Crossbow killer tells court ‘I didn’t mean to shoot my pregnant ex, I was just checking the safety latch’
- Credit: Archant
A man accused of murdering his pregnant ex-wife with a crossbow claims the weapon went off accidentally while he was checking its safety latch, a court heard.
The Old Bailey today (April 15) heard that Ramanodge Unmathallegadoo accidentally shot Sana Muhammad, known as Devi Unmathallegadoo before her remarriage, on the stairs of her Applegarth Drive home when he was actually aiming to shoot a wooden bannister.
He told the court that he had hid out in the her garden shed the night before in order to “confront” her new partner Imtiaz about allegedly imposing his faith on his daughter against her will.
Defence barrister Ian Henderson asked Ram to explain why he decided to equip himself with crossbows ahead of speaking to Imtiaz on November 12.
“The crossbow was for my own safety basically,” he said.
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“It was a deterrent so I didn’t get attacked by Imtiaz.”
Asked why he did not simply knock on the front the door, he added: “I couldn’t have because I was scared of Imtiaz. He is a big man and I couldn’t confront him safely.
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Ramanodge said he stowed away in the shed at around 11pm the night before, waiting for a moment when he could speak to Imtiaz one-to-one.
He was then disturbed be a “muffled sound” the next morning, the court heard.
The shed door was three quarter open and the crossbow leaning against.
“Having seen Imtiaz, I just froze as I was not expecting him there” he said. “Before I could say anything he just ran.”
Ramanodge said that he picked up the two crossbows and ran after him into the house, wanting him to stop so they could speak.
But he added that Imtiaz ran away before he had time to call out to him.
Mr Henderson also asked the defendant why he took two crossbows with him.
“I had them on me,” he simply stated. “And in case he took one, I could use the other.”
After pursuing Imtiaz through the house, Ramanodge said that he found him “pacing” up the stairs trying to get past his wife Sana and grabbing her left shoulder.
Ramanodge told the court he decided to shoot at the bannister, hoping that the sound of the bolt hitting the wood would make them stop running away.
“They were struggling with each other,” he said. “I wanted them to stop struggling and going away.”
“So I aimed my crossbow to the wooden part of the bannister.
“While I was holding it I didn’t know if it was on safe.
“I had to look where the safety [latch] is. While I was checking my finger was already on the trigger.”
He explained that he had to move the crossbow slightly from left to right in order to check the safety latch.
“While I was doing that motion my finger was on it and it just went. It was the motion of my finger. I cannot explain it. It just went. It just fired.”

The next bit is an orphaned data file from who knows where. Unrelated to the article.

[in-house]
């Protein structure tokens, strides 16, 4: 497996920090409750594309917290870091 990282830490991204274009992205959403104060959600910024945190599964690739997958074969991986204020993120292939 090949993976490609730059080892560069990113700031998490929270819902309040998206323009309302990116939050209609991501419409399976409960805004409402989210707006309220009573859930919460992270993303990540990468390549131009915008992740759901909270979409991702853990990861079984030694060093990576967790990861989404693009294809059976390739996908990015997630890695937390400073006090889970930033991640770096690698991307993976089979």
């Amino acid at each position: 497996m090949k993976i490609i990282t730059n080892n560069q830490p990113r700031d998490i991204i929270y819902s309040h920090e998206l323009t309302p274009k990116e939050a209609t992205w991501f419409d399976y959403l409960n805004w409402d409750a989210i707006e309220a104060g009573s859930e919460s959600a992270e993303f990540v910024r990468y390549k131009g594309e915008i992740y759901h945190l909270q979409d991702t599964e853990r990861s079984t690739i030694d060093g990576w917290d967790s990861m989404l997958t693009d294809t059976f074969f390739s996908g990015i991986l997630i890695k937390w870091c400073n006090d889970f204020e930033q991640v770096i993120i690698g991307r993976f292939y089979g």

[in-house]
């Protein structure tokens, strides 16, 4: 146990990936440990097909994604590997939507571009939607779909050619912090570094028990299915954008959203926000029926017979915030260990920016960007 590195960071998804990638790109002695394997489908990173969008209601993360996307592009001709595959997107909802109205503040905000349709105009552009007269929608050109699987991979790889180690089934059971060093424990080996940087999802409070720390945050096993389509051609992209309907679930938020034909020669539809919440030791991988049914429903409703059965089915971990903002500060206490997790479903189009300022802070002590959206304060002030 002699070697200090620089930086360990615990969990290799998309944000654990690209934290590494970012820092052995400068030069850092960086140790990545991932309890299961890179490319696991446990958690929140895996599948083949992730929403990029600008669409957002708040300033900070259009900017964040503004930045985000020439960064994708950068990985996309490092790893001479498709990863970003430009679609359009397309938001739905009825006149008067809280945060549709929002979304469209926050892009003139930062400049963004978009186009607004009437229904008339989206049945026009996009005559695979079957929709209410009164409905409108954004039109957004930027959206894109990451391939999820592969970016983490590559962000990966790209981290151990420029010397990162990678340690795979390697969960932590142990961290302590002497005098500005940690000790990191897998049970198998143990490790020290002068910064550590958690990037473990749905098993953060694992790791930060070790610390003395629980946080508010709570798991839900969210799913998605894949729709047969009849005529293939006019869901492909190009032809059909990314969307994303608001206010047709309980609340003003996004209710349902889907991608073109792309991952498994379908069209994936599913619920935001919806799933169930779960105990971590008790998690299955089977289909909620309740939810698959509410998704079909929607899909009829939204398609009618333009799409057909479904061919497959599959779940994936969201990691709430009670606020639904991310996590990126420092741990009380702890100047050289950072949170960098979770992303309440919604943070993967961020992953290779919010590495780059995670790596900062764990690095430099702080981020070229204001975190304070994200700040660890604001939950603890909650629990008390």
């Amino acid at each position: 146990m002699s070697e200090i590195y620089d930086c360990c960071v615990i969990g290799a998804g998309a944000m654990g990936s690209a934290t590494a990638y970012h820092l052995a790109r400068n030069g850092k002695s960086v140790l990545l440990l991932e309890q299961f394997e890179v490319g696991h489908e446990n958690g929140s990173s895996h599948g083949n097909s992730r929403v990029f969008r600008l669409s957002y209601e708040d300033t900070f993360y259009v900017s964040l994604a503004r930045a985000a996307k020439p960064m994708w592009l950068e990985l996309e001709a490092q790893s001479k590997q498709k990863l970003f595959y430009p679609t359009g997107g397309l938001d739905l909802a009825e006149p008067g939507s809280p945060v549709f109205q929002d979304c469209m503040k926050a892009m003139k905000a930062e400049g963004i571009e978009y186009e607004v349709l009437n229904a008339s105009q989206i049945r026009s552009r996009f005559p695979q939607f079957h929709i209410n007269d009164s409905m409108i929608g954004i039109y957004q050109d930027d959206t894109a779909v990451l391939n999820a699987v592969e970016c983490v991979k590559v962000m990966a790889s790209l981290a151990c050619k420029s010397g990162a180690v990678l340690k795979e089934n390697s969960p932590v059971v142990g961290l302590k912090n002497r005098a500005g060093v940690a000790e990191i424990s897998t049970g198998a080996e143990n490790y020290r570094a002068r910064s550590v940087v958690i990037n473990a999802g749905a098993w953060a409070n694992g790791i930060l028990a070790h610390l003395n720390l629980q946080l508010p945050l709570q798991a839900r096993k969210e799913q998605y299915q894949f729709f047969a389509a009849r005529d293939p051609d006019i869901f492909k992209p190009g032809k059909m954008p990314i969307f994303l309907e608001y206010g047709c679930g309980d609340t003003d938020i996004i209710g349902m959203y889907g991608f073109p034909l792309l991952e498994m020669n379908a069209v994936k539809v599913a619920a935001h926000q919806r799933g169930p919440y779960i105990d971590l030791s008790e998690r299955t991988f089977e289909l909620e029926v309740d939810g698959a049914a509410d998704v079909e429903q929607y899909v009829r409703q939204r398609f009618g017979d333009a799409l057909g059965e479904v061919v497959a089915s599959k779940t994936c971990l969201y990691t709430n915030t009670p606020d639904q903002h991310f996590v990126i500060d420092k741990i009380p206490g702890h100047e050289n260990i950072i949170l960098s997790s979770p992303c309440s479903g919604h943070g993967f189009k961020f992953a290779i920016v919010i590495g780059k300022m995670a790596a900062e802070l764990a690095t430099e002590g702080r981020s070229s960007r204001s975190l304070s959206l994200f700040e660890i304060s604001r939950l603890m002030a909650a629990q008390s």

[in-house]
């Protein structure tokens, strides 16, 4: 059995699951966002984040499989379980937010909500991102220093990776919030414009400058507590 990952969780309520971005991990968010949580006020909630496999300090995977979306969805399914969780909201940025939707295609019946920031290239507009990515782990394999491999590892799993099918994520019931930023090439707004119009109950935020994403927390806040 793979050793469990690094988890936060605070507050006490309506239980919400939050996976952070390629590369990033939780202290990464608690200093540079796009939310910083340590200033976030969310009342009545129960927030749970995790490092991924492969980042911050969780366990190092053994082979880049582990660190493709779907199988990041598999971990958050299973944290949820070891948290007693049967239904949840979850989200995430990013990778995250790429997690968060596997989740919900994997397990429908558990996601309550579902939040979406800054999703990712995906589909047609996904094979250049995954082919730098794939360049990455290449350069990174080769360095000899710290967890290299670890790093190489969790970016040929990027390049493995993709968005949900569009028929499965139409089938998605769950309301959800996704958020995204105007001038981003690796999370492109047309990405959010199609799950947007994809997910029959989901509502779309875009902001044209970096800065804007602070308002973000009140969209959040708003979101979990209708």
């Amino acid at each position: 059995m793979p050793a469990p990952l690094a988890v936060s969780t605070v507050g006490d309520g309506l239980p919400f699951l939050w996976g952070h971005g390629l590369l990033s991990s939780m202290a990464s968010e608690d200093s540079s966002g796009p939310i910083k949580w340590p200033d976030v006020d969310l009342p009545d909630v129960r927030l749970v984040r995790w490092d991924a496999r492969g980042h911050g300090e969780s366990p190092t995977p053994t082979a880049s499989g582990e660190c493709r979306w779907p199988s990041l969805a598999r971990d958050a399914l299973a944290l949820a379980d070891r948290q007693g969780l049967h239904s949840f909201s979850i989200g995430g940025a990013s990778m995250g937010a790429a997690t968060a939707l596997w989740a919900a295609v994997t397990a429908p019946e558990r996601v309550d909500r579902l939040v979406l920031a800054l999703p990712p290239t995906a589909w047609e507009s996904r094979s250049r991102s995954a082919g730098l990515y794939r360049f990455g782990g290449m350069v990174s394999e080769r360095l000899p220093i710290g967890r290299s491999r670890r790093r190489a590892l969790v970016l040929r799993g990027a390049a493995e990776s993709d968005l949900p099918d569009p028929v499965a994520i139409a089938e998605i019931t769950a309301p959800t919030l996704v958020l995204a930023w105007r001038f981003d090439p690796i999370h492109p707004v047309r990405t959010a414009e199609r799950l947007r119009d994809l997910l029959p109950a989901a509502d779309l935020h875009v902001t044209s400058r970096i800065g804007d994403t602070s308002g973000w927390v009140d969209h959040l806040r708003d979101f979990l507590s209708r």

He clarified that he did want to the crossbow to be set to “fire” mode - but not in order to attack Sana or Imtiaz.
Mr Henderson asked Ramanodge to describe how he felt when he learned later, in police custody, that Sana had died of her injuries.
“I couldn’t find the words to be honest,” he said, beginning to cry.
“I feel really really distraught at the thought that she got hurt because of me.
“I feel bad from the children, for Imtiaz himself and for his children and for Devi’s family.”
Ramanodge acknowledged that cache of weapons - including harpoon spears - found by a passerby stashed near an electrical substation close to Applegarth on March 26 2018 did in fact belong to him.
But he explained he had only amassed his weapons cache to go on a hunting trip in Mauritius after reminiscing about the “good old days” with his brother who still lives there.
“It a very rudimentary way of life,” he said. “We would run after rabbits and birds just to catch them.”
He told the court how he had stored these weapons in the bush by the electrical substation while he slept rough there, thinking no one would find them beneath the dead leaves and litter.
He became homeless in mid-2014 - spending time sleeping rough in East Ham and Seven Kings, Newbury Park among other areas - but said wished to return to Mauritius and was saving up the money.
Asked why he chose to spend, in one instance, £258 on a crossbow while sleeping rough he added: “I was going to be pointless just sitting in Mauritius doing absolutely nothing.
“I would have been more bored. I was not going to Mauritius without these items.”
He said that he intended to ship these items to Mauritius and collect them at customs, claiming his chosen retailer would not deliver directly to his homeland.
Unmathallegadoo denies murder and attempted child destruction.
The trial continues.